The case, which has been repeatedly delayed, involves the 2011 purchase by Shell and Eni of Nigeria’s OPL 245 offshore oilfield — one of Africa’s most valuable oil blocks.
More than 300,000 U.S. coastal homes could be uninhabitable due to sea level rise by 2045 if no meaningful action is taken to combat climate change, a Union of Concerned Scientists (UCS) study published Monday found.
The study, Underwater: Rising Seas, Chronic Floods and the Implications for U.S. Coastal Real Estate, set out to calculate how many coastal properties in the lower 48 states would suffer from “chronic inundation,” non-storm flooding that occurs 26 times a year or more, under different climate change scenarios.
Renewable energy grew by the largest amount ever last year, while coal-fired electricity also reached a record high, according to new global data from oil giant BP.
However, set against continued rapid rises in energy demand fuelled by oil and gas, renewables were not enough to prevent global CO2 emissions rising significantly for the first time in four years, the figures show.
By Dan Zegart, crossposted from Climate Investigations Center
In a split decision Thursday, Pennsylvania state regulators allowed the aging Mariner East 1 (ME1) pipeline to resume transporting highly explosive natural gas liquids (NGL), but continued an emergency shut-down of work on a section of a second NGL pipeline, the almost-complete Mariner East 2 (ME2).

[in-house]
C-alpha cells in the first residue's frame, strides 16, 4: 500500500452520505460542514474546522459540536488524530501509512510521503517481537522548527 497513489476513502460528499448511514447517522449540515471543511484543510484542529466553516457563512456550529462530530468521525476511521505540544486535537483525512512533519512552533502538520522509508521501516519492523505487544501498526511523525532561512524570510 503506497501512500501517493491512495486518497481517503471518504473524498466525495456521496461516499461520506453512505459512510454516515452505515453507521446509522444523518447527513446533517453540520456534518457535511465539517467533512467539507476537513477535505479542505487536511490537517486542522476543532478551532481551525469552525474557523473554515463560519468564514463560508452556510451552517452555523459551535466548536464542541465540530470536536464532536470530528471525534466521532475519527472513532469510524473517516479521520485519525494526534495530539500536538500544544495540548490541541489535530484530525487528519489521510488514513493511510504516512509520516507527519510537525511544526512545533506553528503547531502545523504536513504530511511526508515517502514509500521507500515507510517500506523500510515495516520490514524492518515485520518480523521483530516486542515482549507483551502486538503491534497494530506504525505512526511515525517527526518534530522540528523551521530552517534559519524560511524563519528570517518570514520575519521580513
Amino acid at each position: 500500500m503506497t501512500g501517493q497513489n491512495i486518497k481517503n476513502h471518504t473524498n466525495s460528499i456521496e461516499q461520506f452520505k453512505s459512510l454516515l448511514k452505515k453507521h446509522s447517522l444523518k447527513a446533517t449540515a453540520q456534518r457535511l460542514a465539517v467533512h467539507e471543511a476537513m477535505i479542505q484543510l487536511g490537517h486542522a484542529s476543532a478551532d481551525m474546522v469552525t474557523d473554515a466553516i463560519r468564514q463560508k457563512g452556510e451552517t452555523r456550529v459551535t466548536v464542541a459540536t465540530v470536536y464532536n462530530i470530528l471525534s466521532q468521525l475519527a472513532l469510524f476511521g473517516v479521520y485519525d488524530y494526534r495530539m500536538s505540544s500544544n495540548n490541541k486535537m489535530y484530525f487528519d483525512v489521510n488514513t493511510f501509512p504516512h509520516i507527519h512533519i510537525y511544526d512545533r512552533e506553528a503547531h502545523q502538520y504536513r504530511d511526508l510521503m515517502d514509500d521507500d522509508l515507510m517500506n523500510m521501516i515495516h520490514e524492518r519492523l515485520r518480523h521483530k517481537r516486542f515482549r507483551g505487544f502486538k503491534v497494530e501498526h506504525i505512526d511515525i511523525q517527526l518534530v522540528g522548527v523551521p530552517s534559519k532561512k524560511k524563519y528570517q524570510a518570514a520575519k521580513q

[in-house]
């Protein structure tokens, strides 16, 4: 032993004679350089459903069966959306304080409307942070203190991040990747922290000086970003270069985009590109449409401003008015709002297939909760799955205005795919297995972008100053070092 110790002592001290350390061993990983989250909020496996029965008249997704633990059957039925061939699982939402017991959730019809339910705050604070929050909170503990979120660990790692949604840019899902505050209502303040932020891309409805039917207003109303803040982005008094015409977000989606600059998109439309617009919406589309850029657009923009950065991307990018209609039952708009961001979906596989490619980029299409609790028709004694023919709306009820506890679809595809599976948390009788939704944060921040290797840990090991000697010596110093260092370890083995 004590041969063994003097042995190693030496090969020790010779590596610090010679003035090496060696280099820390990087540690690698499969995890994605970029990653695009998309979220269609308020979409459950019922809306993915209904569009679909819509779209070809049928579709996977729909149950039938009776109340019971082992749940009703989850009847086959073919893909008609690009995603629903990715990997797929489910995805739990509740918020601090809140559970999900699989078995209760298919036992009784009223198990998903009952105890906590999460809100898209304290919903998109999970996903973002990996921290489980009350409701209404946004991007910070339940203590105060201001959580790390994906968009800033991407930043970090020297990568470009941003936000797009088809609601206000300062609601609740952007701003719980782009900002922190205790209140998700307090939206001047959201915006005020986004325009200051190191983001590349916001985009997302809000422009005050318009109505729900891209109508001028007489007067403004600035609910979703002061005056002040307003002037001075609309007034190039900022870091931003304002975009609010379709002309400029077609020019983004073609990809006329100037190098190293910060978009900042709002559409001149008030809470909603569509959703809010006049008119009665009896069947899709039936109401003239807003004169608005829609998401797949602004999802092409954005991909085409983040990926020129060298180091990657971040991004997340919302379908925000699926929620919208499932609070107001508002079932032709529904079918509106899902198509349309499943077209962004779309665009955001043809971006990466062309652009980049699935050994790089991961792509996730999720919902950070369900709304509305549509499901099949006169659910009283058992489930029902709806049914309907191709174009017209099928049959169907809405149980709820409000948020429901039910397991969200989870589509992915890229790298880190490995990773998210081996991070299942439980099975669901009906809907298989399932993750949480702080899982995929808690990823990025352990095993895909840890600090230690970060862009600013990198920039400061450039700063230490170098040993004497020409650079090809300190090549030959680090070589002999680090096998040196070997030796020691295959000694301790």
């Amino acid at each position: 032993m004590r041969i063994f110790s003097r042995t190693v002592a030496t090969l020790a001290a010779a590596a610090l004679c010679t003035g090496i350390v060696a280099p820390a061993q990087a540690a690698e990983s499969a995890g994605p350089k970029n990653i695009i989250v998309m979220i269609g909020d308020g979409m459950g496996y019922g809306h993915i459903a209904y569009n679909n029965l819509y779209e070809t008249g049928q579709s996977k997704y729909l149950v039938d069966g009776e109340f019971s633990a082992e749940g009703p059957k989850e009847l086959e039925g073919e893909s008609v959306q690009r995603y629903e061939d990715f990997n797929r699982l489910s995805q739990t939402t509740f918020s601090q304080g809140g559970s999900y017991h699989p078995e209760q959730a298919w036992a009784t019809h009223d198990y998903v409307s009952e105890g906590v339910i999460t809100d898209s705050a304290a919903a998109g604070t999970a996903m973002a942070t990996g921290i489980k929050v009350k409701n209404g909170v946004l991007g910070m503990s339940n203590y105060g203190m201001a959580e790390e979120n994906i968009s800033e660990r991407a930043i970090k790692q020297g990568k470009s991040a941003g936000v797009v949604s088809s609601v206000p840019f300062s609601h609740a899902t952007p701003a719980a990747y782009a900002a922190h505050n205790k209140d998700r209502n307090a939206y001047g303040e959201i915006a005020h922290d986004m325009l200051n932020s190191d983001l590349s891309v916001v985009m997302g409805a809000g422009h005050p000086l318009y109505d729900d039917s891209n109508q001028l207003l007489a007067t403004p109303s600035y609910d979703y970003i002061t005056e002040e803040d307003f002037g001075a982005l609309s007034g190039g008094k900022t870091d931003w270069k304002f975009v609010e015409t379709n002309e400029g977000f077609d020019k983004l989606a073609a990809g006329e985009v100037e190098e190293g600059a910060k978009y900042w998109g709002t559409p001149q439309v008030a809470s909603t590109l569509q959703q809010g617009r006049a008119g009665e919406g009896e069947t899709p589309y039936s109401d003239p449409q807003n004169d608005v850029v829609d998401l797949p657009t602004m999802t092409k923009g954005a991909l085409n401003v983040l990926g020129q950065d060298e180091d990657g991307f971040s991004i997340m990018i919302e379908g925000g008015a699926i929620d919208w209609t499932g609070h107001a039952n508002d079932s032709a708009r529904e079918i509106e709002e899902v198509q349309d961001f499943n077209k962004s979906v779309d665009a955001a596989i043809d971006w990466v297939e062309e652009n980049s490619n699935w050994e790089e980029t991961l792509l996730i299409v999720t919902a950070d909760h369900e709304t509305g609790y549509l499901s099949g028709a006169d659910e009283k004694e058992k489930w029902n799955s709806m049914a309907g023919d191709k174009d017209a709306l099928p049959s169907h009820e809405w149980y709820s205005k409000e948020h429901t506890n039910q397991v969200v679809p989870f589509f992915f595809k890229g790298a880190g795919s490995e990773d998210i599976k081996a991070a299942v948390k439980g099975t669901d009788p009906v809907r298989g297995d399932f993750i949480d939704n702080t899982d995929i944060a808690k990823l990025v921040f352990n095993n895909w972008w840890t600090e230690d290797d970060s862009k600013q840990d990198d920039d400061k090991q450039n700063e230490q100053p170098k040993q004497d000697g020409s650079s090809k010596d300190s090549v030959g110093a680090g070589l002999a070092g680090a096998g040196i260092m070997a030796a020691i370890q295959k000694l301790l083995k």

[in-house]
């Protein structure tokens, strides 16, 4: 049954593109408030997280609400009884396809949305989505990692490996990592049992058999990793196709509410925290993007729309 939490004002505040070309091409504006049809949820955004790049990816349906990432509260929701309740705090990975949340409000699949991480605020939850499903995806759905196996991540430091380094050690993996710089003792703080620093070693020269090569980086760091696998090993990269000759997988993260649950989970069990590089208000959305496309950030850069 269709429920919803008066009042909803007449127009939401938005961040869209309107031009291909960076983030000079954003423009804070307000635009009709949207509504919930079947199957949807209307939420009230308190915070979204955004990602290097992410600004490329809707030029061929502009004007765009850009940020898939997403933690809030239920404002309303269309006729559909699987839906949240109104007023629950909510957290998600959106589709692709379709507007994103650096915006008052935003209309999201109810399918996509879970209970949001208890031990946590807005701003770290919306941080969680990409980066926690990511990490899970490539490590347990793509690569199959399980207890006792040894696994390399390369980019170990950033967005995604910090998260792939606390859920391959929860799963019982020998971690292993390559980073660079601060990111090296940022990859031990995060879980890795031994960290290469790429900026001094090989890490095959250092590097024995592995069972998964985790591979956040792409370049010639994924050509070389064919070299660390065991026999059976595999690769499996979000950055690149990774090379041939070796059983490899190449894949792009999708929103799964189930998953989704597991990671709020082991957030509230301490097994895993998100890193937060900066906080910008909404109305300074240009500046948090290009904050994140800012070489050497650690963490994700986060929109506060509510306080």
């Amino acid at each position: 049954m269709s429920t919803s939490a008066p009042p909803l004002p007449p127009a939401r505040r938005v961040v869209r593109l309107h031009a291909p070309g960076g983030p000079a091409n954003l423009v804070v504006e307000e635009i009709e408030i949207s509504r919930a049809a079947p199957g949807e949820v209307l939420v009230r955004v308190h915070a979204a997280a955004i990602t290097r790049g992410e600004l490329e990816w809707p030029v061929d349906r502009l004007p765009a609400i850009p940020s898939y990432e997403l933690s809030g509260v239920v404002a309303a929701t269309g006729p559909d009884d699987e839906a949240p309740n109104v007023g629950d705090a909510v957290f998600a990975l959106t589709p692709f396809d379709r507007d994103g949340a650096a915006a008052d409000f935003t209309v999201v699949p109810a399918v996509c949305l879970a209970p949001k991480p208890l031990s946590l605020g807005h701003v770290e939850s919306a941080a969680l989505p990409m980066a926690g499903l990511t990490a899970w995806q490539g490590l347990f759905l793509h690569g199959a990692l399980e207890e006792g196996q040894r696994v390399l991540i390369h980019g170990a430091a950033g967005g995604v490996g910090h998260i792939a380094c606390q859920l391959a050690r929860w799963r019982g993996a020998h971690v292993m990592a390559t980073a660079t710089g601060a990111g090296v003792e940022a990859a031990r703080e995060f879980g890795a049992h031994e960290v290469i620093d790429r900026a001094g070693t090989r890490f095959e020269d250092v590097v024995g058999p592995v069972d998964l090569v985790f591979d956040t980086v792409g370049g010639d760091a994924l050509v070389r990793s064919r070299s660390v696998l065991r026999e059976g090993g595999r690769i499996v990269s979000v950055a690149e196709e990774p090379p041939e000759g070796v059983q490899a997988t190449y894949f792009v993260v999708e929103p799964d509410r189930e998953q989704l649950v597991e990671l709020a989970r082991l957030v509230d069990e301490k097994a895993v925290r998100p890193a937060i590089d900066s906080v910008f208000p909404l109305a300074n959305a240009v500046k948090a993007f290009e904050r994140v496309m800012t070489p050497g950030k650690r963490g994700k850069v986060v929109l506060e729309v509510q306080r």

As attendees of this year's annual Energy Information Administration (EIA) conference walked into the Washington, D.C., Hilton Hotel on June 4, there was a bit of confusion. The only conference sign in sight was for a meeting on the “Effects of Climate Change on the World’s Oceans.”
Eventually, conference organizers remedied the problem, and the sign for the climate change conference would be the last time EIA meeting attendees would hear about the warming of the planet and its impacts.
Instead, the EIA conference, hosted by the federal agency that tracks energy industry trends and statistics, would focus on a decidedly different topic: the booming oil and gas industry.